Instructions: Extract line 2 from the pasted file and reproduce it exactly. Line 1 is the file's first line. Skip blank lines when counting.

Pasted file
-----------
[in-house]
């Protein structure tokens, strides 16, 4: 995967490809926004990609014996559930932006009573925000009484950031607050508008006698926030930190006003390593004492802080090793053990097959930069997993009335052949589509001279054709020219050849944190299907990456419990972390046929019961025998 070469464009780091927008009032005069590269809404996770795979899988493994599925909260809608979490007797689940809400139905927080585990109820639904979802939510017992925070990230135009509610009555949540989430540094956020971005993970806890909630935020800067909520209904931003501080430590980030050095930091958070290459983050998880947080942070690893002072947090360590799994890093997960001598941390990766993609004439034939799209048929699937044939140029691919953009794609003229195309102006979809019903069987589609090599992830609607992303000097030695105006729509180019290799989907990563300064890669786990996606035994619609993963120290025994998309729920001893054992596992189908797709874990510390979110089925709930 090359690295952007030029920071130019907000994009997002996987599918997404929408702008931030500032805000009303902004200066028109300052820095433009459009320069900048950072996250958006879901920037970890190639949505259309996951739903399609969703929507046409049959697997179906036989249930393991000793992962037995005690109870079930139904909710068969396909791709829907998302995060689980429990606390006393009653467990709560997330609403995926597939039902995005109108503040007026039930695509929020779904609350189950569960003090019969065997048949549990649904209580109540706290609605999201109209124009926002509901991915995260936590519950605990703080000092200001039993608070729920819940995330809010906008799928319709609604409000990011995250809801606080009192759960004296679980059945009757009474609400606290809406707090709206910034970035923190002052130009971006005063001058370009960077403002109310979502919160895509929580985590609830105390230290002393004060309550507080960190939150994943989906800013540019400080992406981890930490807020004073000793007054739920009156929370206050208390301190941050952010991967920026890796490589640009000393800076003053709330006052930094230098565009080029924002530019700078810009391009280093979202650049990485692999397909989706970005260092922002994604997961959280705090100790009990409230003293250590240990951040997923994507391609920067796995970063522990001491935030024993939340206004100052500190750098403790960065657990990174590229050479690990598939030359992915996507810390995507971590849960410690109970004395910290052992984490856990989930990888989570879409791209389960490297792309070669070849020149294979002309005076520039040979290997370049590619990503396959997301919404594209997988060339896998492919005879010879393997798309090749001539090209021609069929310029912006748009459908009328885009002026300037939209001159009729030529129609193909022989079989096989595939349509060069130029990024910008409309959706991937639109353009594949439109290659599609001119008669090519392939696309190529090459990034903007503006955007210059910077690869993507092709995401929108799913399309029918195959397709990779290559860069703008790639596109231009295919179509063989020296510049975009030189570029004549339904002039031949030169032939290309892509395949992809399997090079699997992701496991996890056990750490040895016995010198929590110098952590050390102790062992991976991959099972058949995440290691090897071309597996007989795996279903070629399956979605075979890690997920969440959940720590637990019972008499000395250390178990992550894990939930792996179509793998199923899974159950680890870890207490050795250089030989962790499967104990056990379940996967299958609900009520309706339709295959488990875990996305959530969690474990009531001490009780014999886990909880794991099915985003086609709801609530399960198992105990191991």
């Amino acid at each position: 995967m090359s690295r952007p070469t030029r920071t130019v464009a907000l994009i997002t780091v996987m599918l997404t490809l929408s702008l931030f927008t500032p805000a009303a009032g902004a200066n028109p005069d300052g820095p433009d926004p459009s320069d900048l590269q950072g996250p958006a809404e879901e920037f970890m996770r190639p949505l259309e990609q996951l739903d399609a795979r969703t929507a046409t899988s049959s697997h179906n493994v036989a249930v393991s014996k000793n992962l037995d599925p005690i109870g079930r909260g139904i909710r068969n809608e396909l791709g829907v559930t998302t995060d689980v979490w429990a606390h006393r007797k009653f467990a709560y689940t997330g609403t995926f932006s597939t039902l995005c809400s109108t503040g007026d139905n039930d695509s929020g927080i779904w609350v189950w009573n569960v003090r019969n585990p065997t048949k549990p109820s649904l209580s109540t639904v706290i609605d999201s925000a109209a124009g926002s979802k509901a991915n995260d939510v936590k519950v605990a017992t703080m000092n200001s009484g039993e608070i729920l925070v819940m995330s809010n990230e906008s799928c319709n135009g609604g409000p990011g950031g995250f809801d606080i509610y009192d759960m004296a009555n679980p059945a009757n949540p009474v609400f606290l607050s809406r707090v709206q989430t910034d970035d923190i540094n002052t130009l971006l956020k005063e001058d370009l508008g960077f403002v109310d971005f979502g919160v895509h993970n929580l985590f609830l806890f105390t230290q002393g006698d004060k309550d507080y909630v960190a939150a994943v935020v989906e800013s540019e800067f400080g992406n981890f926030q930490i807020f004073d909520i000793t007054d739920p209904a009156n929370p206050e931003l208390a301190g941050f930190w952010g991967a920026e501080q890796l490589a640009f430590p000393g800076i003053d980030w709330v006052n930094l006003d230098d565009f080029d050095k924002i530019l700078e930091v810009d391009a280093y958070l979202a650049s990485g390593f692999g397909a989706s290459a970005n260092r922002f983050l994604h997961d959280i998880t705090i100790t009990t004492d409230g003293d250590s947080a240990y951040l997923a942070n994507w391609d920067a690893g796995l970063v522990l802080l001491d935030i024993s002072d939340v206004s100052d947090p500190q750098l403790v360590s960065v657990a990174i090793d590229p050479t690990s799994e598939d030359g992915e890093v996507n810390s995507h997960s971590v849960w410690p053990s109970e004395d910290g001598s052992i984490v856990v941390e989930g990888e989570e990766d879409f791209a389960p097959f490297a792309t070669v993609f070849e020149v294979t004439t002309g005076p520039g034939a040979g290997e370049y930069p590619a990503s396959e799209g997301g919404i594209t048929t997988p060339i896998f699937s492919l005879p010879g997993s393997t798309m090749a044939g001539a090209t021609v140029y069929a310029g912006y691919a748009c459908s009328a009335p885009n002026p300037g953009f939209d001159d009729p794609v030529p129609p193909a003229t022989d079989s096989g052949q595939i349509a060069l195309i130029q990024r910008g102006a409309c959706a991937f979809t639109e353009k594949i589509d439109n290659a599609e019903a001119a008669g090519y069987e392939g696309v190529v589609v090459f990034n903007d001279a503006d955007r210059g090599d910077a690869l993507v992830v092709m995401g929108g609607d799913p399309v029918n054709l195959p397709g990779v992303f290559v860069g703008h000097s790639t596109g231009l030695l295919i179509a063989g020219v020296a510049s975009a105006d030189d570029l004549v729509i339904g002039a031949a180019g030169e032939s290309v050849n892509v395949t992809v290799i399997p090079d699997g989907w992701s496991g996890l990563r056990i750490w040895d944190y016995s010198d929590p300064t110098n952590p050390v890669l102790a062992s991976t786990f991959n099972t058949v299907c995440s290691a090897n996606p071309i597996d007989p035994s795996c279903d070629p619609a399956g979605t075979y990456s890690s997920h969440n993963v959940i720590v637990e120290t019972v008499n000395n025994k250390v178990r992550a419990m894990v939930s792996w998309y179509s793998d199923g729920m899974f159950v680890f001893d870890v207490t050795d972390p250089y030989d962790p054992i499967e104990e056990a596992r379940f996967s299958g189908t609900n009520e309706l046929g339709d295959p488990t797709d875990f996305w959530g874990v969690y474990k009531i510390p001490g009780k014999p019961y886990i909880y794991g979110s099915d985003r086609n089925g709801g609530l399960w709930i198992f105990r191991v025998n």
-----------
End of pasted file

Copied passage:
């Protein structure tokens, strides 16, 4: 995967490809926004990609014996559930932006009573925000009484950031607050508008006698926030930190006003390593004492802080090793053990097959930069997993009335052949589509001279054709020219050849944190299907990456419990972390046929019961025998 070469464009780091927008009032005069590269809404996770795979899988493994599925909260809608979490007797689940809400139905927080585990109820639904979802939510017992925070990230135009509610009555949540989430540094956020971005993970806890909630935020800067909520209904931003501080430590980030050095930091958070290459983050998880947080942070690893002072947090360590799994890093997960001598941390990766993609004439034939799209048929699937044939140029691919953009794609003229195309102006979809019903069987589609090599992830609607992303000097030695105006729509180019290799989907990563300064890669786990996606035994619609993963120290025994998309729920001893054992596992189908797709874990510390979110089925709930 090359690295952007030029920071130019907000994009997002996987599918997404929408702008931030500032805000009303902004200066028109300052820095433009459009320069900048950072996250958006879901920037970890190639949505259309996951739903399609969703929507046409049959697997179906036989249930393991000793992962037995005690109870079930139904909710068969396909791709829907998302995060689980429990606390006393009653467990709560997330609403995926597939039902995005109108503040007026039930695509929020779904609350189950569960003090019969065997048949549990649904209580109540706290609605999201109209124009926002509901991915995260936590519950605990703080000092200001039993608070729920819940995330809010906008799928319709609604409000990011995250809801606080009192759960004296679980059945009757009474609400606290809406707090709206910034970035923190002052130009971006005063001058370009960077403002109310979502919160895509929580985590609830105390230290002393004060309550507080960190939150994943989906800013540019400080992406981890930490807020004073000793007054739920009156929370206050208390301190941050952010991967920026890796490589640009000393800076003053709330006052930094230098565009080029924002530019700078810009391009280093979202650049990485692999397909989706970005260092922002994604997961959280705090100790009990409230003293250590240990951040997923994507391609920067796995970063522990001491935030024993939340206004100052500190750098403790960065657990990174590229050479690990598939030359992915996507810390995507971590849960410690109970004395910290052992984490856990989930990888989570879409791209389960490297792309070669070849020149294979002309005076520039040979290997370049590619990503396959997301919404594209997988060339896998492919005879010879393997798309090749001539090209021609069929310029912006748009459908009328885009002026300037939209001159009729030529129609193909022989079989096989595939349509060069130029990024910008409309959706991937639109353009594949439109290659599609001119008669090519392939696309190529090459990034903007503006955007210059910077690869993507092709995401929108799913399309029918195959397709990779290559860069703008790639596109231009295919179509063989020296510049975009030189570029004549339904002039031949030169032939290309892509395949992809399997090079699997992701496991996890056990750490040895016995010198929590110098952590050390102790062992991976991959099972058949995440290691090897071309597996007989795996279903070629399956979605075979890690997920969440959940720590637990019972008499000395250390178990992550894990939930792996179509793998199923899974159950680890870890207490050795250089030989962790499967104990056990379940996967299958609900009520309706339709295959488990875990996305959530969690474990009531001490009780014999886990909880794991099915985003086609709801609530399960198992105990191991």